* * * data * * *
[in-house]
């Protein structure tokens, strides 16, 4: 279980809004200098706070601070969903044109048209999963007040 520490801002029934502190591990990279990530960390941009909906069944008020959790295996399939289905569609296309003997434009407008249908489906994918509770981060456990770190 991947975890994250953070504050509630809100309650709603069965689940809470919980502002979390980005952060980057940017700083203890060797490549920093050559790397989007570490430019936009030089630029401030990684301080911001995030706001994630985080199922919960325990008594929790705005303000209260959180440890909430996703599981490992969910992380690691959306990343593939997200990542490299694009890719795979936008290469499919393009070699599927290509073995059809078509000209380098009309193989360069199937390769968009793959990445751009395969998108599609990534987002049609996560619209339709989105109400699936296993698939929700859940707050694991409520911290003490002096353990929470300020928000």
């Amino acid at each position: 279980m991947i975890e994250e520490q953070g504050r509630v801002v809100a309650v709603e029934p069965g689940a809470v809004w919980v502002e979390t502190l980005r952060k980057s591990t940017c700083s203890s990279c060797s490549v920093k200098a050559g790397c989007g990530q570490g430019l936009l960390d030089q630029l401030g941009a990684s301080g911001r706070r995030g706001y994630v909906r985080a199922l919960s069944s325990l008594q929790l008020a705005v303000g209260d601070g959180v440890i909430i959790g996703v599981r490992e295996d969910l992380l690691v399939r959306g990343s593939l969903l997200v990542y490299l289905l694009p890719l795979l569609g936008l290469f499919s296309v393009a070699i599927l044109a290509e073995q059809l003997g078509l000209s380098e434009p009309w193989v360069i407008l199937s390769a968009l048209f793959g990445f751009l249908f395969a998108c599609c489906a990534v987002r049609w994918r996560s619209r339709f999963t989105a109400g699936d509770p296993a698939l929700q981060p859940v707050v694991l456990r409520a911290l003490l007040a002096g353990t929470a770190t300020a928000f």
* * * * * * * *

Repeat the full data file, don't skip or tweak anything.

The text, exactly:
[in-house]
């Protein structure tokens, strides 16, 4: 279980809004200098706070601070969903044109048209999963007040 520490801002029934502190591990990279990530960390941009909906069944008020959790295996399939289905569609296309003997434009407008249908489906994918509770981060456990770190 991947975890994250953070504050509630809100309650709603069965689940809470919980502002979390980005952060980057940017700083203890060797490549920093050559790397989007570490430019936009030089630029401030990684301080911001995030706001994630985080199922919960325990008594929790705005303000209260959180440890909430996703599981490992969910992380690691959306990343593939997200990542490299694009890719795979936008290469499919393009070699599927290509073995059809078509000209380098009309193989360069199937390769968009793959990445751009395969998108599609990534987002049609996560619209339709989105109400699936296993698939929700859940707050694991409520911290003490002096353990929470300020928000």
């Amino acid at each position: 279980m991947i975890e994250e520490q953070g504050r509630v801002v809100a309650v709603e029934p069965g689940a809470v809004w919980v502002e979390t502190l980005r952060k980057s591990t940017c700083s203890s990279c060797s490549v920093k200098a050559g790397c989007g990530q570490g430019l936009l960390d030089q630029l401030g941009a990684s301080g911001r706070r995030g706001y994630v909906r985080a199922l919960s069944s325990l008594q929790l008020a705005v303000g209260d601070g959180v440890i909430i959790g996703v599981r490992e295996d969910l992380l690691v399939r959306g990343s593939l969903l997200v990542y490299l289905l694009p890719l795979l569609g936008l290469f499919s296309v393009a070699i599927l044109a290509e073995q059809l003997g078509l000209s380098e434009p009309w193989v360069i407008l199937s390769a968009l048209f793959g990445f751009l249908f395969a998108c599609c489906a990534v987002r049609w994918r996560s619209r339709f999963t989105a109400g699936d509770p296993a698939l929700q981060p859940v707050v694991l456990r409520a911290l003490l007040a002096g353990t929470a770190t300020a928000f």